Lawmakers Are Speculating Regarding Permitting Marijuana Social Clubs And Boosting Home Grow!

When Maine voters legalized marijuana in 2016, they passed one of the most lenient recreational marijuana laws in the country. This law lets adults use marijuana in a licensed social setting and grow up to six plants at home for their own use.

Maine would have been the first state in the country to let people get together to smoke marijuana. But the Legislature changed the law in 2017 and again in 2018 to get enough votes to override the veto of former Gov. Paul LePage. They got rid of social clubs and cut the number of plants that could be grown at home in half.

This month, lawmakers are looking at bills that would put these original parts of the referendum law back in place. On Monday, a legislative committee held its first hearing about using marijuana on-site. Then, with a vote of 9-2, the home growth limits in the 2016 referendum question were put back in place.

“I think it’s time to give the voters what they voted for,” said Heather Sullivan of Hollis, who works for Curaleaf, a large company with a presence in both the medical and recreational cannabis markets in Maine. Sullivan said that Maine wasn’t ready to lead back then, but that it can now learn from other states.

Maine would no longer be a leader in the marijuana industry if it changed the law to allow social clubs. Nine states—Alaska, California, Colorado, Illinois, Massachusetts, Michigan, New Jersey, New Mexico, and Nevada—either let people use marijuana on-site or don’t ban it, which means cities can open clubs.

Sullivan said that people who use cannabis in Maine should have safe, controlled places where they can use their rights with people who feel the same way. State law makes it illegal to use cannabis almost everywhere except in a person’s own home. This means that renters and tourists have nowhere legally to use cannabis.

Lawmakers Are Speculating Regarding Permitting Marijuana Social Clubs And Boosting Home Grow!

Sullivan told the committee, “As a single woman of a certain age, the idea of a place where I could meet potential suitors safely and get to know them over a good conversation and a joint feels a lot safer than meeting in a bar full of drunk people.”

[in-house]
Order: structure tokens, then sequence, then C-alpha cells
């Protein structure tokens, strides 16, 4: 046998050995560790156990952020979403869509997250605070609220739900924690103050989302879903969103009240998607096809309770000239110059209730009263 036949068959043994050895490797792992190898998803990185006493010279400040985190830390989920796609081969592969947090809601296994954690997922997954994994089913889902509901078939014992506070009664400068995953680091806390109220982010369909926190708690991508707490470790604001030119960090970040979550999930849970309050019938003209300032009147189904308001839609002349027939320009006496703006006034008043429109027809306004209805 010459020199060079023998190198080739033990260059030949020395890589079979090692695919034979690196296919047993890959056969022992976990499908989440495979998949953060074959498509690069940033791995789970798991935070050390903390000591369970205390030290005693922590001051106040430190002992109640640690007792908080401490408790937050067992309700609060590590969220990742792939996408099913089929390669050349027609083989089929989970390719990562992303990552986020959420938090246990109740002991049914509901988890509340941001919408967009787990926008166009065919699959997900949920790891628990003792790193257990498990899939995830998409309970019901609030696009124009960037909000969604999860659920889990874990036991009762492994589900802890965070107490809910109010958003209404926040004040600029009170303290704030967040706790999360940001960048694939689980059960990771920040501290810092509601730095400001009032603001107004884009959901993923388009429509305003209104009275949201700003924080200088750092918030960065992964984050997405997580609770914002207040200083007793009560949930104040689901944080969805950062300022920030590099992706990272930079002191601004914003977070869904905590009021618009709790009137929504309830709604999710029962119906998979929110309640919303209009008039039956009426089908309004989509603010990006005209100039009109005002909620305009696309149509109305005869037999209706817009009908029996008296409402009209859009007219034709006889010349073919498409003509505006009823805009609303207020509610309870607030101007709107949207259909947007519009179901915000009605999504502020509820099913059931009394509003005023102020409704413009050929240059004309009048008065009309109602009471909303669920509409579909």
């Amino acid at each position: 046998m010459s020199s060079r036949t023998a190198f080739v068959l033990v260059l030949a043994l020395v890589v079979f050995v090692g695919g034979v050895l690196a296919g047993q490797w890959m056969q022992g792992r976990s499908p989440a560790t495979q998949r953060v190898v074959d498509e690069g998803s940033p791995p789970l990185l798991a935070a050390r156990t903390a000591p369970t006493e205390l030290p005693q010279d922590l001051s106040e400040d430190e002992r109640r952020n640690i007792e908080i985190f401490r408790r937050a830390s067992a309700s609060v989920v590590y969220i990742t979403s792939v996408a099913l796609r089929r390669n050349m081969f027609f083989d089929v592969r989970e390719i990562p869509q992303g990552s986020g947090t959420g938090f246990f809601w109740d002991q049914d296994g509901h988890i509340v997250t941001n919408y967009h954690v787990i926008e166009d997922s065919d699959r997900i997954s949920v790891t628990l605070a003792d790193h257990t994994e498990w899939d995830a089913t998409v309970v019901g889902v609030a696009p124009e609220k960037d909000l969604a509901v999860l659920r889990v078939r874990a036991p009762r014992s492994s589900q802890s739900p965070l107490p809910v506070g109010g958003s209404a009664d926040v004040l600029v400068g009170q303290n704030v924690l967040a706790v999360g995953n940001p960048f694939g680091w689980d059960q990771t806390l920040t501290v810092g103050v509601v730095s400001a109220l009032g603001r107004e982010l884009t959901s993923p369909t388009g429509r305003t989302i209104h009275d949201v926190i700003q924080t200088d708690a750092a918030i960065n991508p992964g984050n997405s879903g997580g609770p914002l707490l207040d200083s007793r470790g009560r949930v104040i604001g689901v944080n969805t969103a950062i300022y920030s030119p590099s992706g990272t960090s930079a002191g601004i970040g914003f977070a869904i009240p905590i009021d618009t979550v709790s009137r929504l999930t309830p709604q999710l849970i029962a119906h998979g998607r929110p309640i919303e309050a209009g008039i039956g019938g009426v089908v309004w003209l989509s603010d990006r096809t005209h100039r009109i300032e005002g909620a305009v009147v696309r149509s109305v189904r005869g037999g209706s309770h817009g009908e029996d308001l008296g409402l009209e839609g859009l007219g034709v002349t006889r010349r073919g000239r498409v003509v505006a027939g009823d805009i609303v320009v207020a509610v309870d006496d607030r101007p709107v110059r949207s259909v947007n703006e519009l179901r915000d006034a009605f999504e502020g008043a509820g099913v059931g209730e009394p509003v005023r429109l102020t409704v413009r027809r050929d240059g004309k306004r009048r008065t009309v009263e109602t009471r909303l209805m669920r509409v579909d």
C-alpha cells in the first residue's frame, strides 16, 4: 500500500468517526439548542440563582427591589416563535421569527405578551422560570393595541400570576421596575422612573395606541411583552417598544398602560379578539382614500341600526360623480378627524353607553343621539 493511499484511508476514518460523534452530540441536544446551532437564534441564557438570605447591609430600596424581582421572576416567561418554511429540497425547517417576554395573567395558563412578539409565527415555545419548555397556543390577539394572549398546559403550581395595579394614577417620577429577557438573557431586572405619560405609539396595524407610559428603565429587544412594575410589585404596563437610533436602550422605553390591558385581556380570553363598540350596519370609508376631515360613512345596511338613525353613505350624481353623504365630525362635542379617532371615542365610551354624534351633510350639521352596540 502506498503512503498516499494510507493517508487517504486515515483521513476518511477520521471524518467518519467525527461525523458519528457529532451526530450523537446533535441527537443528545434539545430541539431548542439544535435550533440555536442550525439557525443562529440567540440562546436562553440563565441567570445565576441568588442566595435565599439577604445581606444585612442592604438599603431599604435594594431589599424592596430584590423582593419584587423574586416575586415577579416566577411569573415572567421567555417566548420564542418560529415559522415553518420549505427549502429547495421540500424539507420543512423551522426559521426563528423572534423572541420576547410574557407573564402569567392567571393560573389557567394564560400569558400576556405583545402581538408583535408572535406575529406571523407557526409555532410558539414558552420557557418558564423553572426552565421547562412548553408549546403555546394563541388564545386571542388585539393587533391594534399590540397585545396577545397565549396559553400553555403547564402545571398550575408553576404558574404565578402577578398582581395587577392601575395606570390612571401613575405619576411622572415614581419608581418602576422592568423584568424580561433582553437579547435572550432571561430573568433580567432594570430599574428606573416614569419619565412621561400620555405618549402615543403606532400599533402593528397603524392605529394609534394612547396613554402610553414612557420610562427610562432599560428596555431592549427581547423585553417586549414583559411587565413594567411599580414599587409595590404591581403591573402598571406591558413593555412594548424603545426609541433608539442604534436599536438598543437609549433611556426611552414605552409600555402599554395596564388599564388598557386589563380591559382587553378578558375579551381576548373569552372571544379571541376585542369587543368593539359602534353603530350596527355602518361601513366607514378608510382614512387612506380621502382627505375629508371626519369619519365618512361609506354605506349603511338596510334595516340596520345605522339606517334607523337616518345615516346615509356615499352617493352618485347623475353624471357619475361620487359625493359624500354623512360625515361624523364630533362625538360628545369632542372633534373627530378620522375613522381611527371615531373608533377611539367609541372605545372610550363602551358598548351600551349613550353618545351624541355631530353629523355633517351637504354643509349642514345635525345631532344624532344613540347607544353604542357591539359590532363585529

Onsite Edibles

Rep. Lynne Williams, D-Bar Harbor, introduced L.D. 839, and Sullivan spoke in favor of it. The bill lets people eat edible cannabis in a licensed recreational cannabis shop with approval from the city. As it was changed on Monday, this bill does not let people smoke cannabis on the spot.

The bill got a lot of pushback from people who have always been against marijuana, like Rep. Scott Cyrway, R-Albion, and the Maine Department of Public Safety. Both of these groups said that social clubs would lead to more drunk driving on Maine roads, which would cause more deaths.

Lawmakers Are Speculating Regarding Permitting Marijuana Social Clubs And Boosting Home Grow!

The Mills administration was not very enthusiastic about the bill. John Hudak, who is in charge of the Maine Office of Cannabis Policy, said that the bill doesn’t deal with problems that could come up, like how to stop people from overserving customers, driving while high, educating the public about how cannabis affects them and making sure employees are safe.

He said that the Mills administration is willing to work with Williams and the committee to improve the bill. He said that it is important to take full advantage of the economic opportunities that the recreational marijuana program offers, but that lawmakers should take their time to do this right.